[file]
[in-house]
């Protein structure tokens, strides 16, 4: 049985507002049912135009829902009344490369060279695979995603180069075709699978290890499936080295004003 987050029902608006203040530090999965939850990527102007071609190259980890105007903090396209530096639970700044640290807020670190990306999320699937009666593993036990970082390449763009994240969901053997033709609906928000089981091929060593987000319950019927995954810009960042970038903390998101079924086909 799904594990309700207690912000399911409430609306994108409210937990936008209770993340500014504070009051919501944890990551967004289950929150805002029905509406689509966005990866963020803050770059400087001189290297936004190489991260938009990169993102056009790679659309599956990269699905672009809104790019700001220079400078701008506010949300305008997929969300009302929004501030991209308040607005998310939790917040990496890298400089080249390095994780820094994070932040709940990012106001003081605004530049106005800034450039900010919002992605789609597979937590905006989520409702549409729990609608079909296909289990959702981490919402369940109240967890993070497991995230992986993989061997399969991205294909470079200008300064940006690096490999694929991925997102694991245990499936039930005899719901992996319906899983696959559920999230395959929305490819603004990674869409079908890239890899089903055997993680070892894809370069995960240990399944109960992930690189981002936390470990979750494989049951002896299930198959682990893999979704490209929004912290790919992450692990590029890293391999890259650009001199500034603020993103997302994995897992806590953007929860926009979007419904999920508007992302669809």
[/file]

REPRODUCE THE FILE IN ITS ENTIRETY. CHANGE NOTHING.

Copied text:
[in-house]
């Protein structure tokens, strides 16, 4: 049985507002049912135009829902009344490369060279695979995603180069075709699978290890499936080295004003 987050029902608006203040530090999965939850990527102007071609190259980890105007903090396209530096639970700044640290807020670190990306999320699937009666593993036990970082390449763009994240969901053997033709609906928000089981091929060593987000319950019927995954810009960042970038903390998101079924086909 799904594990309700207690912000399911409430609306994108409210937990936008209770993340500014504070009051919501944890990551967004289950929150805002029905509406689509966005990866963020803050770059400087001189290297936004190489991260938009990169993102056009790679659309599956990269699905672009809104790019700001220079400078701008506010949300305008997929969300009302929004501030991209308040607005998310939790917040990496890298400089080249390095994780820094994070932040709940990012106001003081605004530049106005800034450039900010919002992605789609597979937590905006989520409702549409729990609608079909296909289990959702981490919402369940109240967890993070497991995230992986993989061997399969991205294909470079200008300064940006690096490999694929991925997102694991245990499936039930005899719901992996319906899983696959559920999230395959929305490819603004990674869409079908890239890899089903055997993680070892894809370069995960240990399944109960992930690189981002936390470990979750494989049951002896299930198959682990893999979704490209929004912290790919992450692990590029890293391999890259650009001199500034603020993103997302994995897992806590953007929860926009979007419904999920508007992302669809």